Rufous Hummingbird

Range Map
Selasphorus rufus

The Rufous Hummingbird has a much wider distribution than its cousin, the Allen’s Hummingbird, but can be difficult to distinguish. In some areas, such as coastal Oregon, these two are known to hybridize.

When migration distance is compared to bird size, the Rufous Hummingbird is a champion. Researchers call this species a complete migrant; meaning that the entire population moves each season, leaving no bird behind to stay on territory either on the breeding or non-breeding territories. During northward movements in spring, their route hugs the west coast, but when returning south, their route follows a broader, more mountainous route through the Cascade, Sierra-Nevada, and Rocky Mountain ranges.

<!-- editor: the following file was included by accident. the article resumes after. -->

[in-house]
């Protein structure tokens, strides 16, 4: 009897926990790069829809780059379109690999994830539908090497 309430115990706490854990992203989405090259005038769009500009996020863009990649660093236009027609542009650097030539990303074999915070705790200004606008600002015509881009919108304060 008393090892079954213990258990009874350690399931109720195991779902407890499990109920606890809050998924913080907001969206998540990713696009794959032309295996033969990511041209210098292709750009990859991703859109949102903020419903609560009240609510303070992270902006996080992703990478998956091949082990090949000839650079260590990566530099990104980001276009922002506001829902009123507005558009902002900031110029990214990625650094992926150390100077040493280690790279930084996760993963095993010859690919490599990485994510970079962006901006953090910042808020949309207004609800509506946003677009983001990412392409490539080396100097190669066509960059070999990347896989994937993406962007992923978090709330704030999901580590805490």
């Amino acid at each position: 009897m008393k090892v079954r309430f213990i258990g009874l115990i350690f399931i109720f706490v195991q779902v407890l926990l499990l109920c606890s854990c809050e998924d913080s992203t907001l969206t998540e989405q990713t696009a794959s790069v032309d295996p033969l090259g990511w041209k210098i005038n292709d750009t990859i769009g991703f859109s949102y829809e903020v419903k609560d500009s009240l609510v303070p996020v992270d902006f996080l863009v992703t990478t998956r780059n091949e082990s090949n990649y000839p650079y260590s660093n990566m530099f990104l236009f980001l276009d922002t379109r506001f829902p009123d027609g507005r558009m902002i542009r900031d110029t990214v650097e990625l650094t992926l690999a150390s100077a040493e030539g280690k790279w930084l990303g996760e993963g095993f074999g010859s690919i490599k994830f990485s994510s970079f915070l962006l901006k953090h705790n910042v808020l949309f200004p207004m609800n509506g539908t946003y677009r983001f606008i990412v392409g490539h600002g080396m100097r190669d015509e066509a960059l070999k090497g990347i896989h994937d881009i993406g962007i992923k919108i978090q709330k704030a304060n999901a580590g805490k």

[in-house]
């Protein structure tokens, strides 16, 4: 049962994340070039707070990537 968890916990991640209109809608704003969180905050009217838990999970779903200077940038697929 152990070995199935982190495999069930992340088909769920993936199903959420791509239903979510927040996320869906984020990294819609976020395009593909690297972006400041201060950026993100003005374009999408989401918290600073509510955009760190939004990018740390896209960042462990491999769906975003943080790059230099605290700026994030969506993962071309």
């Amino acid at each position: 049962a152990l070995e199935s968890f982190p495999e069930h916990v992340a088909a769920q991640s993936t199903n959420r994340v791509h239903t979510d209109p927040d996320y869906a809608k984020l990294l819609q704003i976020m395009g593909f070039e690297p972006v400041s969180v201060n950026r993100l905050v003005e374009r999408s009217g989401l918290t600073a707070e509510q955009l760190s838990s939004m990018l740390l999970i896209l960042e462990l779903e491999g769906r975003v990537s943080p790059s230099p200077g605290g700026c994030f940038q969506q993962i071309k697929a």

Rufous Hummingbirds in migration have a well-earned reputation for aggression around feeding stations. Once they show up, they challenge all comers for the right to partake in the human provided bounty. Sometimes this cantankerous attitude is not appreciated by the folks who provide the food source.

Taxonomists regard the Rufous Hummingbird as monotypic (i.e. there are no recognised subspecies).

Most of my meetings with this species have been in the southwestern USA (California, Arizona, and New Mexico). Each of these were most likely migrating birds. However, a bird I met in northern Idaho in 2005 was probably a bird on its breeding territory.

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